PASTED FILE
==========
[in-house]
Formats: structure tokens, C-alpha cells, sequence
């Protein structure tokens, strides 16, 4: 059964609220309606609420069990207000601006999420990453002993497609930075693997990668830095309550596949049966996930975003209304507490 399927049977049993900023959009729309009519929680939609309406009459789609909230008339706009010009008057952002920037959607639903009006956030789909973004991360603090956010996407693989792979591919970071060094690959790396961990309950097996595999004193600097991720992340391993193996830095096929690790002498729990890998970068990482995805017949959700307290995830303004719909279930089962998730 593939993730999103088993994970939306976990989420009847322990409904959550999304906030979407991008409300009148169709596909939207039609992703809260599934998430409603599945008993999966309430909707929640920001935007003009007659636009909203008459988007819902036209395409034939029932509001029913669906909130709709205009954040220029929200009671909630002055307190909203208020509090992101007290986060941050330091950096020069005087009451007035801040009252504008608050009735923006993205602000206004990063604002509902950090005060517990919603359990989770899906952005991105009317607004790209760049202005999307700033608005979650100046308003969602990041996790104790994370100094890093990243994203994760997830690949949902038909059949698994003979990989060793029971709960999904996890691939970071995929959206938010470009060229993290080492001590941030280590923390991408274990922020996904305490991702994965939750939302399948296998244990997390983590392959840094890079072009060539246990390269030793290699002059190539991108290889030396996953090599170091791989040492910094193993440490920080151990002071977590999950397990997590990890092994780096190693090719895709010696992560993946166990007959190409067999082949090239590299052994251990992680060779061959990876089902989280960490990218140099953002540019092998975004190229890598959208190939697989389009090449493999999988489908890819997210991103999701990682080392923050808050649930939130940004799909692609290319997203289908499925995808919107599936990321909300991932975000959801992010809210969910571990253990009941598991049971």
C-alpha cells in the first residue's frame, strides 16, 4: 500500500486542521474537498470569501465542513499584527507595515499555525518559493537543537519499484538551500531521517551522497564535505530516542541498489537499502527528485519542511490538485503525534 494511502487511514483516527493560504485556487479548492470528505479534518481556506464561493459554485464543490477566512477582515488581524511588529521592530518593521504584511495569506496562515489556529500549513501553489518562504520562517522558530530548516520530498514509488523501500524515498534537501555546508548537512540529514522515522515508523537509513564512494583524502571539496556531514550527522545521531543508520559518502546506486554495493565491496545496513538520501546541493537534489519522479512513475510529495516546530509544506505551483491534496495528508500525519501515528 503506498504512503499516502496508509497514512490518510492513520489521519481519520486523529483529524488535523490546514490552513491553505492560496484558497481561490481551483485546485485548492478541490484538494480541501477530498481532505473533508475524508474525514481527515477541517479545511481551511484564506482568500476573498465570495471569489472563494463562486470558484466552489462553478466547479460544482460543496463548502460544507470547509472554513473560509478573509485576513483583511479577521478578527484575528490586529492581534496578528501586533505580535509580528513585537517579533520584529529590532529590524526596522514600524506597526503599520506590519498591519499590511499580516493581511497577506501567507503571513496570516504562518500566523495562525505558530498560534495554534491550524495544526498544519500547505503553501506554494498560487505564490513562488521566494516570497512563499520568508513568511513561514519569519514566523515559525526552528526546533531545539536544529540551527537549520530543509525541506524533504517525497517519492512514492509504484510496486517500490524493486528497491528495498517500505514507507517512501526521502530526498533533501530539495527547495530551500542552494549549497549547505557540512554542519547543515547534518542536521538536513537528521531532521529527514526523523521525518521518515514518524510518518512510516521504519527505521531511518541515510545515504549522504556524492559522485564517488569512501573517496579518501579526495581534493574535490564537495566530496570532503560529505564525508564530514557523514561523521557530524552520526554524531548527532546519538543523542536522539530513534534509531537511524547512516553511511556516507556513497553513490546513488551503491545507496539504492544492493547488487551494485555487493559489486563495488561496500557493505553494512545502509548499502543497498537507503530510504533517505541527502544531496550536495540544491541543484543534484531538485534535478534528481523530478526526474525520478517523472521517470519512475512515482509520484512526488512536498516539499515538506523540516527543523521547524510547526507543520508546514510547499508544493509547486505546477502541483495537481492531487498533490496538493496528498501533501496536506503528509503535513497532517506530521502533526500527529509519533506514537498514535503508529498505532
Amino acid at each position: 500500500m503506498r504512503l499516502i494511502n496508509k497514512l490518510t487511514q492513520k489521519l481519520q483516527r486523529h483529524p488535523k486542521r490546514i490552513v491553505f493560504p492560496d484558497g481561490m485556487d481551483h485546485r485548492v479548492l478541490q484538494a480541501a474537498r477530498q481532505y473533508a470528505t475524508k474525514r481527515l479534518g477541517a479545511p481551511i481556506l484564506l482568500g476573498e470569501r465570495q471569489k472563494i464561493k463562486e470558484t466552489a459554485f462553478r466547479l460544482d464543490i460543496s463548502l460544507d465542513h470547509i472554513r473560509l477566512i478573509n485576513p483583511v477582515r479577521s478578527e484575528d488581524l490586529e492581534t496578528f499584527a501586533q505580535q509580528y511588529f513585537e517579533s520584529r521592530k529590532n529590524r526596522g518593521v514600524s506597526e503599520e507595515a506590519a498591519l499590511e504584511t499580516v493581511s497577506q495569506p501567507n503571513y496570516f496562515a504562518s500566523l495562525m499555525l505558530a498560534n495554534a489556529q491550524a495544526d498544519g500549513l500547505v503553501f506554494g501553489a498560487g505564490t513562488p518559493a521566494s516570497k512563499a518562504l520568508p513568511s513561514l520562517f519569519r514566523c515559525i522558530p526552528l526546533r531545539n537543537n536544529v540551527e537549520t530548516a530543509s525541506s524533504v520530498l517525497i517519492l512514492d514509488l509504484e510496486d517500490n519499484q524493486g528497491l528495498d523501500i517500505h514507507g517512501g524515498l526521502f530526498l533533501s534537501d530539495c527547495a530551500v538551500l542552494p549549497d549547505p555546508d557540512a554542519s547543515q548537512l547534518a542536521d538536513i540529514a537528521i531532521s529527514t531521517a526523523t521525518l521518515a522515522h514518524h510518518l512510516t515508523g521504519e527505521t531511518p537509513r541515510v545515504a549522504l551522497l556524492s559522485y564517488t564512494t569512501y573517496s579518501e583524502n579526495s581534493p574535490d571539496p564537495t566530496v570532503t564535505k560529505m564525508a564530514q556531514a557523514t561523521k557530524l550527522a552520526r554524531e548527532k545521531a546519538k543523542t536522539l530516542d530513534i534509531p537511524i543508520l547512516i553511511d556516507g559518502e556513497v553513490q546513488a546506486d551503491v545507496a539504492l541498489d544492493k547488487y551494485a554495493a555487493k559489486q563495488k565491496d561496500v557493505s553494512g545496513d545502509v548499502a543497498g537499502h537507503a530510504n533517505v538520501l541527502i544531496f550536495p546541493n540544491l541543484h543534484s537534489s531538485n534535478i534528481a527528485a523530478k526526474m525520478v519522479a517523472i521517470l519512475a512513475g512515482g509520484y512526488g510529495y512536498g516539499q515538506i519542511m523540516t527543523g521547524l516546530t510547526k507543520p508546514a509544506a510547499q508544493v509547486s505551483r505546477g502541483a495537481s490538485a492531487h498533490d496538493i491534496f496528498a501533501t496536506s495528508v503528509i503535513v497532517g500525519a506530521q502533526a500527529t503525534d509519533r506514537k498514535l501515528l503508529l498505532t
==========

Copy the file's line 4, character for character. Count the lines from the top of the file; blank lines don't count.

C-alpha cells in the first residue's frame, strides 16, 4: 500500500486542521474537498470569501465542513499584527507595515499555525518559493537543537519499484538551500531521517551522497564535505530516542541498489537499502527528485519542511490538485503525534 494511502487511514483516527493560504485556487479548492470528505479534518481556506464561493459554485464543490477566512477582515488581524511588529521592530518593521504584511495569506496562515489556529500549513501553489518562504520562517522558530530548516520530498514509488523501500524515498534537501555546508548537512540529514522515522515508523537509513564512494583524502571539496556531514550527522545521531543508520559518502546506486554495493565491496545496513538520501546541493537534489519522479512513475510529495516546530509544506505551483491534496495528508500525519501515528 503506498504512503499516502496508509497514512490518510492513520489521519481519520486523529483529524488535523490546514490552513491553505492560496484558497481561490481551483485546485485548492478541490484538494480541501477530498481532505473533508475524508474525514481527515477541517479545511481551511484564506482568500476573498465570495471569489472563494463562486470558484466552489462553478466547479460544482460543496463548502460544507470547509472554513473560509478573509485576513483583511479577521478578527484575528490586529492581534496578528501586533505580535509580528513585537517579533520584529529590532529590524526596522514600524506597526503599520506590519498591519499590511499580516493581511497577506501567507503571513496570516504562518500566523495562525505558530498560534495554534491550524495544526498544519500547505503553501506554494498560487505564490513562488521566494516570497512563499520568508513568511513561514519569519514566523515559525526552528526546533531545539536544529540551527537549520530543509525541506524533504517525497517519492512514492509504484510496486517500490524493486528497491528495498517500505514507507517512501526521502530526498533533501530539495527547495530551500542552494549549497549547505557540512554542519547543515547534518542536521538536513537528521531532521529527514526523523521525518521518515514518524510518518512510516521504519527505521531511518541515510545515504549522504556524492559522485564517488569512501573517496579518501579526495581534493574535490564537495566530496570532503560529505564525508564530514557523514561523521557530524552520526554524531548527532546519538543523542536522539530513534534509531537511524547512516553511511556516507556513497553513490546513488551503491545507496539504492544492493547488487551494485555487493559489486563495488561496500557493505553494512545502509548499502543497498537507503530510504533517505541527502544531496550536495540544491541543484543534484531538485534535478534528481523530478526526474525520478517523472521517470519512475512515482509520484512526488512536498516539499515538506523540516527543523521547524510547526507543520508546514510547499508544493509547486505546477502541483495537481492531487498533490496538493496528498501533501496536506503528509503535513497532517506530521502533526500527529509519533506514537498514535503508529498505532